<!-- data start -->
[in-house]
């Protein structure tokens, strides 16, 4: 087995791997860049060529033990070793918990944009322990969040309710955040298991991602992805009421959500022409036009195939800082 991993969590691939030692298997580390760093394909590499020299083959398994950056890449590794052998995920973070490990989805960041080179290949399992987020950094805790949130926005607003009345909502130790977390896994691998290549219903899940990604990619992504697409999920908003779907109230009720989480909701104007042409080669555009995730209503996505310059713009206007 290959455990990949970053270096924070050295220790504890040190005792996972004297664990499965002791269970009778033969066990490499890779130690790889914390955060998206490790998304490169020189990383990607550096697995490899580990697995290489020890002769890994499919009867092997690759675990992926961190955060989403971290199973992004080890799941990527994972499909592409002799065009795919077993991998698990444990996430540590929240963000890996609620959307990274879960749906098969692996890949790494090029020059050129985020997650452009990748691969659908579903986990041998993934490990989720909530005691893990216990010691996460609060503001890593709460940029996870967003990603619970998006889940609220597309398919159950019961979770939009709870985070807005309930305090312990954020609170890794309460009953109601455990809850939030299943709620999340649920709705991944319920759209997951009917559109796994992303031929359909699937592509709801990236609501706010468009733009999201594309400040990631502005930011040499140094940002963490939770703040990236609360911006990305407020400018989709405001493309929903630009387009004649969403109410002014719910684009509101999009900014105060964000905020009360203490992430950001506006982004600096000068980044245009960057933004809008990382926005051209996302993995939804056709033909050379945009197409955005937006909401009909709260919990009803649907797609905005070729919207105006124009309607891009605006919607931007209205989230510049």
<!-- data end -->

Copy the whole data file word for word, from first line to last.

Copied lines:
[in-house]
């Protein structure tokens, strides 16, 4: 087995791997860049060529033990070793918990944009322990969040309710955040298991991602992805009421959500022409036009195939800082 991993969590691939030692298997580390760093394909590499020299083959398994950056890449590794052998995920973070490990989805960041080179290949399992987020950094805790949130926005607003009345909502130790977390896994691998290549219903899940990604990619992504697409999920908003779907109230009720989480909701104007042409080669555009995730209503996505310059713009206007 290959455990990949970053270096924070050295220790504890040190005792996972004297664990499965002791269970009778033969066990490499890779130690790889914390955060998206490790998304490169020189990383990607550096697995490899580990697995290489020890002769890994499919009867092997690759675990992926961190955060989403971290199973992004080890799941990527994972499909592409002799065009795919077993991998698990444990996430540590929240963000890996609620959307990274879960749906098969692996890949790494090029020059050129985020997650452009990748691969659908579903986990041998993934490990989720909530005691893990216990010691996460609060503001890593709460940029996870967003990603619970998006889940609220597309398919159950019961979770939009709870985070807005309930305090312990954020609170890794309460009953109601455990809850939030299943709620999340649920709705991944319920759209997951009917559109796994992303031929359909699937592509709801990236609501706010468009733009999201594309400040990631502005930011040499140094940002963490939770703040990236609360911006990305407020400018989709405001493309929903630009387009004649969403109410002014719910684009509101999009900014105060964000905020009360203490992430950001506006982004600096000068980044245009960057933004809008990382926005051209996302993995939804056709033909050379945009197409955005937006909401009909709260919990009803649907797609905005070729919207105006124009309607891009605006919607931007209205989230510049």